“They used to talk about good government. That was one of their little slogans for themselves. Well, they gave that up,” Feinburg said. “Nobody was buying good government. but they’re buying pay to play.”
In his view, the voters are as transactional as the politicians.
“They’re buying the idea of ‘I vote for you, you give me something.’ And that’s working really well for the Democrats,” Feinburg said. He quickly riffed on proposals to raise the minimum wage to $15 and create a paid family medical leave program as the latest forms of pay to play.
While Feinburg saw the Democrats as beholden to unions, Noxon of WATR portrayed Lamont as a tool of Wall Street, interested in transportation as a source of fees on bonding.
“This is also about giving a huge windfall to his rich friends. They are going to go with Wall Street. They are going to sell the projected, never-ending stream of revenue to Wall Street, and they are going to get filthy rich.”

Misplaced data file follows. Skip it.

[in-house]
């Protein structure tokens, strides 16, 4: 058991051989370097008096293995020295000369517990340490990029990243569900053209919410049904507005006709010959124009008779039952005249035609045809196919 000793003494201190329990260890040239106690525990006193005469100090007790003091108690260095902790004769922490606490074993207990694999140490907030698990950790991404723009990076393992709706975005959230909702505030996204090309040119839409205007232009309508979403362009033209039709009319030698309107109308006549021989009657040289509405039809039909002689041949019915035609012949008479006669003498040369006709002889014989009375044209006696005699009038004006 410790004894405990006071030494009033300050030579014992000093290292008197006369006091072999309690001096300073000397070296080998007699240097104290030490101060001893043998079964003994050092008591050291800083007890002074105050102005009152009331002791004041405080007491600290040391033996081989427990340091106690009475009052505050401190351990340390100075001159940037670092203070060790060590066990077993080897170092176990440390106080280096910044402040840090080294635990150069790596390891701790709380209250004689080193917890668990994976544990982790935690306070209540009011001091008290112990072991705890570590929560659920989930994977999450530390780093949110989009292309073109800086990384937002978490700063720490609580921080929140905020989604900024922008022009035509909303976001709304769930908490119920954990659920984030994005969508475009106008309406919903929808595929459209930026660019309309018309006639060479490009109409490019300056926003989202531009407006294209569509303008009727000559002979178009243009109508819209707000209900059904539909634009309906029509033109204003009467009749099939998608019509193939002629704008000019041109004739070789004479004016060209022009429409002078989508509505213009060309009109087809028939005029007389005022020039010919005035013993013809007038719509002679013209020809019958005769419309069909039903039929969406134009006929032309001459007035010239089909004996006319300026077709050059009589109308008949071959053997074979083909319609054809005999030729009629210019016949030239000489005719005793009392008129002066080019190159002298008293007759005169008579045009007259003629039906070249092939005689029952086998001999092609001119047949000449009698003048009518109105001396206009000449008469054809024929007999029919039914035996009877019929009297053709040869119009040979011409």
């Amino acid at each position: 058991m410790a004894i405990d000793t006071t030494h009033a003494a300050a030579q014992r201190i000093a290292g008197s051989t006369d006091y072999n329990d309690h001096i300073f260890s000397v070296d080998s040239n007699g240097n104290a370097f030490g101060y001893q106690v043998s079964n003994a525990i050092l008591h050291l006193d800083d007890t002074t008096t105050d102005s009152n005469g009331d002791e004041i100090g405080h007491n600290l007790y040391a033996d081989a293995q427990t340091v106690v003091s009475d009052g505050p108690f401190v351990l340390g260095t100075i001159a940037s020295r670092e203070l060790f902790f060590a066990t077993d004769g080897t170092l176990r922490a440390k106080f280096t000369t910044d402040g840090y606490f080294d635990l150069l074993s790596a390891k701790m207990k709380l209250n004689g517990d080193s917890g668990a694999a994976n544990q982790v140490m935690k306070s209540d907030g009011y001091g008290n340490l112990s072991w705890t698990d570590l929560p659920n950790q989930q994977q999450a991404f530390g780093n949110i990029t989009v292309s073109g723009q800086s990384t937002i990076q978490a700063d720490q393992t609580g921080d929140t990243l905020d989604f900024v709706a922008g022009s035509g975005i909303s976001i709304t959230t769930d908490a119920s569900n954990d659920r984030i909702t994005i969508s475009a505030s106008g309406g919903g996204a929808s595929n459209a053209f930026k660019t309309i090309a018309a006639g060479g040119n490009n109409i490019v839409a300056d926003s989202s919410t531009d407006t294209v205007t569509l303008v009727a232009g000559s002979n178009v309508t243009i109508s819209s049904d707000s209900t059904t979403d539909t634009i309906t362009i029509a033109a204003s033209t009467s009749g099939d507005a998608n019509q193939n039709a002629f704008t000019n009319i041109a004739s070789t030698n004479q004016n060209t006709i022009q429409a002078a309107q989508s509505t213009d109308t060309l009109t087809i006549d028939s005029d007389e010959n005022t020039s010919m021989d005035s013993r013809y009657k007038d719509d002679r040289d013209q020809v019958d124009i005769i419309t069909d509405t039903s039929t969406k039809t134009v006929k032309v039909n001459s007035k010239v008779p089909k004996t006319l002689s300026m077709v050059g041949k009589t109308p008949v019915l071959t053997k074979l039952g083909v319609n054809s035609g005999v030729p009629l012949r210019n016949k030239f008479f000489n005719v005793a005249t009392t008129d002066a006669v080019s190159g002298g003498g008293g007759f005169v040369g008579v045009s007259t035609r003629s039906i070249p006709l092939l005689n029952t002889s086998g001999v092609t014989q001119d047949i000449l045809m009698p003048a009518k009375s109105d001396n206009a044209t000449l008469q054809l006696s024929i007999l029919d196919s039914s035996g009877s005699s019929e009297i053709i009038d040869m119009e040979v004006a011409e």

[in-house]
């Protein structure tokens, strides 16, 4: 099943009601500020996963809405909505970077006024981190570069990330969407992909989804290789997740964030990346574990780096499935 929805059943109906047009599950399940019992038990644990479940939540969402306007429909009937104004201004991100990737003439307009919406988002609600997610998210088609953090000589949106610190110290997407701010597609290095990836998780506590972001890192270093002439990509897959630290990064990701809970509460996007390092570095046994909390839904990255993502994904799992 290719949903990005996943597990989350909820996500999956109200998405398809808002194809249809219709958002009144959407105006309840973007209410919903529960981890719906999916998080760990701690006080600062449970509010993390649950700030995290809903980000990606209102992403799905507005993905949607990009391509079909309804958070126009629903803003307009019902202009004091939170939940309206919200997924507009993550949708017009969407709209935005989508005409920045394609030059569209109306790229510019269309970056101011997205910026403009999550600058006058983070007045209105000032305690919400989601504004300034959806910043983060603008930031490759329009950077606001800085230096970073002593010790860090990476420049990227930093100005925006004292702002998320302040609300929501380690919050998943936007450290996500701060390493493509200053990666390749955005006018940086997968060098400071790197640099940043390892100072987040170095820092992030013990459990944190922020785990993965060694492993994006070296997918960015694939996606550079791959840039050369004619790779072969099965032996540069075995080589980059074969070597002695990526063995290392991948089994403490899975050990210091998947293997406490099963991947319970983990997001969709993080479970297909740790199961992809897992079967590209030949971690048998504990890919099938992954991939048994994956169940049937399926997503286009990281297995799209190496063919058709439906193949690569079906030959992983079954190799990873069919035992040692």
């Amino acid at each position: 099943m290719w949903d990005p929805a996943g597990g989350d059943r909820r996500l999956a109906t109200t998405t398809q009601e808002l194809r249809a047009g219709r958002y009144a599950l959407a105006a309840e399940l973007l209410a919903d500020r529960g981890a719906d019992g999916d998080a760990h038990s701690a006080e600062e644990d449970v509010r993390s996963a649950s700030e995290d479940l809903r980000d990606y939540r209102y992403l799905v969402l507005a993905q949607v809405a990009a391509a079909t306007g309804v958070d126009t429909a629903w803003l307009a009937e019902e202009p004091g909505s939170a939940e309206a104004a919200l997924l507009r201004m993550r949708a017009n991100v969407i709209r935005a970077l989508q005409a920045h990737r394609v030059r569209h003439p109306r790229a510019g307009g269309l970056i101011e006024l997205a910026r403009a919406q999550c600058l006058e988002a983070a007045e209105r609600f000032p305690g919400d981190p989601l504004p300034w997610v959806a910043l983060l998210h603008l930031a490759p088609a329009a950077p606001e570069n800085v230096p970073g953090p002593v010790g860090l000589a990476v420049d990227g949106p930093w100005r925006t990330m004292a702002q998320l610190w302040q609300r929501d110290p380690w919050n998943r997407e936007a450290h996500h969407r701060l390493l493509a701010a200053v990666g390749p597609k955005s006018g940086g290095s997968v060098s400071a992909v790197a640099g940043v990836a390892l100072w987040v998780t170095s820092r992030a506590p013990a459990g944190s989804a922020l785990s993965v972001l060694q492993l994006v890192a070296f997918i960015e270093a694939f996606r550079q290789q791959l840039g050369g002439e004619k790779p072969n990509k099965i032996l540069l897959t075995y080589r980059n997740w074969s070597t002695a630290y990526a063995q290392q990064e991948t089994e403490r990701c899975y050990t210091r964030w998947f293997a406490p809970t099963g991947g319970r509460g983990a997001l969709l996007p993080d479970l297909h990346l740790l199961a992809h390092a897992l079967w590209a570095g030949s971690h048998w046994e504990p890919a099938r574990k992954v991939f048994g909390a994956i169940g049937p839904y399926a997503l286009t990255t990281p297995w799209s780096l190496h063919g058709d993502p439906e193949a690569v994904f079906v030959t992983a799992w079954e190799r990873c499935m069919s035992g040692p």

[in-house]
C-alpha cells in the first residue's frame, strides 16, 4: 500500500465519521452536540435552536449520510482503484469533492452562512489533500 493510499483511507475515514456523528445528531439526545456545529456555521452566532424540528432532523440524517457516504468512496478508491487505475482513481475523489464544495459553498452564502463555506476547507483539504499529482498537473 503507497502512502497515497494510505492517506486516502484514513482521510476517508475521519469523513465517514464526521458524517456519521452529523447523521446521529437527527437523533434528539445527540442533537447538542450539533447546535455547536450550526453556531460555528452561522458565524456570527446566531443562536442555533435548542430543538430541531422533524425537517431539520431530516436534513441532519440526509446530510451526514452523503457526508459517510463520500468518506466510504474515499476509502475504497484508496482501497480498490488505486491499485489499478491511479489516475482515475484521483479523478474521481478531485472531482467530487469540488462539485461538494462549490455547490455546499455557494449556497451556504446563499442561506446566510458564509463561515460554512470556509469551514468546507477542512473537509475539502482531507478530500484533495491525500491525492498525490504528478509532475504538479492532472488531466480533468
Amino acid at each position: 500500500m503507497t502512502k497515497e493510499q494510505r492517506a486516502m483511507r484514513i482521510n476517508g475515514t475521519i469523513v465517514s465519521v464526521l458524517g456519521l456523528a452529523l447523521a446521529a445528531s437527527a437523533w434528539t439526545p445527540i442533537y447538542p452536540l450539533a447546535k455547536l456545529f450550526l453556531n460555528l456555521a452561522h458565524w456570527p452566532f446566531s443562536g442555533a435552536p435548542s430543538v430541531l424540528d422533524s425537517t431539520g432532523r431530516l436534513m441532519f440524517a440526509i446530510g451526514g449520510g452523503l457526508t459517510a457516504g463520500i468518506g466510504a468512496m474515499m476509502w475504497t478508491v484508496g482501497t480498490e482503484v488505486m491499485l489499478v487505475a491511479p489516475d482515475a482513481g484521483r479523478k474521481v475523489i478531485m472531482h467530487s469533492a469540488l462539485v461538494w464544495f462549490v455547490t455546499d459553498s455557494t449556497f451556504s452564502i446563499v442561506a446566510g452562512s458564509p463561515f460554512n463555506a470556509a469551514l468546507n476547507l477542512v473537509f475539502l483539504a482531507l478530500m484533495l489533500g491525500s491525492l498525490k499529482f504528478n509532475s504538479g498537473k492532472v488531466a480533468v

Brad Davis of WDRC had a tamer message. A fixture on Connecticut radio for decades, Davis often has counted politicians among his friends, among them former Gov. John G. Rowland, whose sentencing he attended as a family friend.
“I know how much you love America,” said Davis, who now walks with a cane and was helped onto the stage. “Don’t ever give up on the greatest country in the world. We’re going to have our problems. We have some now, but in the end, we’re going to take the hill and we’re going to win the battle.”
Lee Elci, who has a show on WJJF-FM and writes a column for The Day of New London, said voters are too tolerant of politicians who say one thing during a campaign, then another in office.
“As a result, you get this, you get tolls. And you’re going to get them, I’m sorry,” Elci said. “I wish I was more optimistic.”
Elci said he feels outnumbered, that taking a metaphorical hill may be beyond reach.
“Every day, I fight the fight on the radio,” he said. “We fight the fight every day, but we’re getting outnumbered more and more, and I don’t know why.”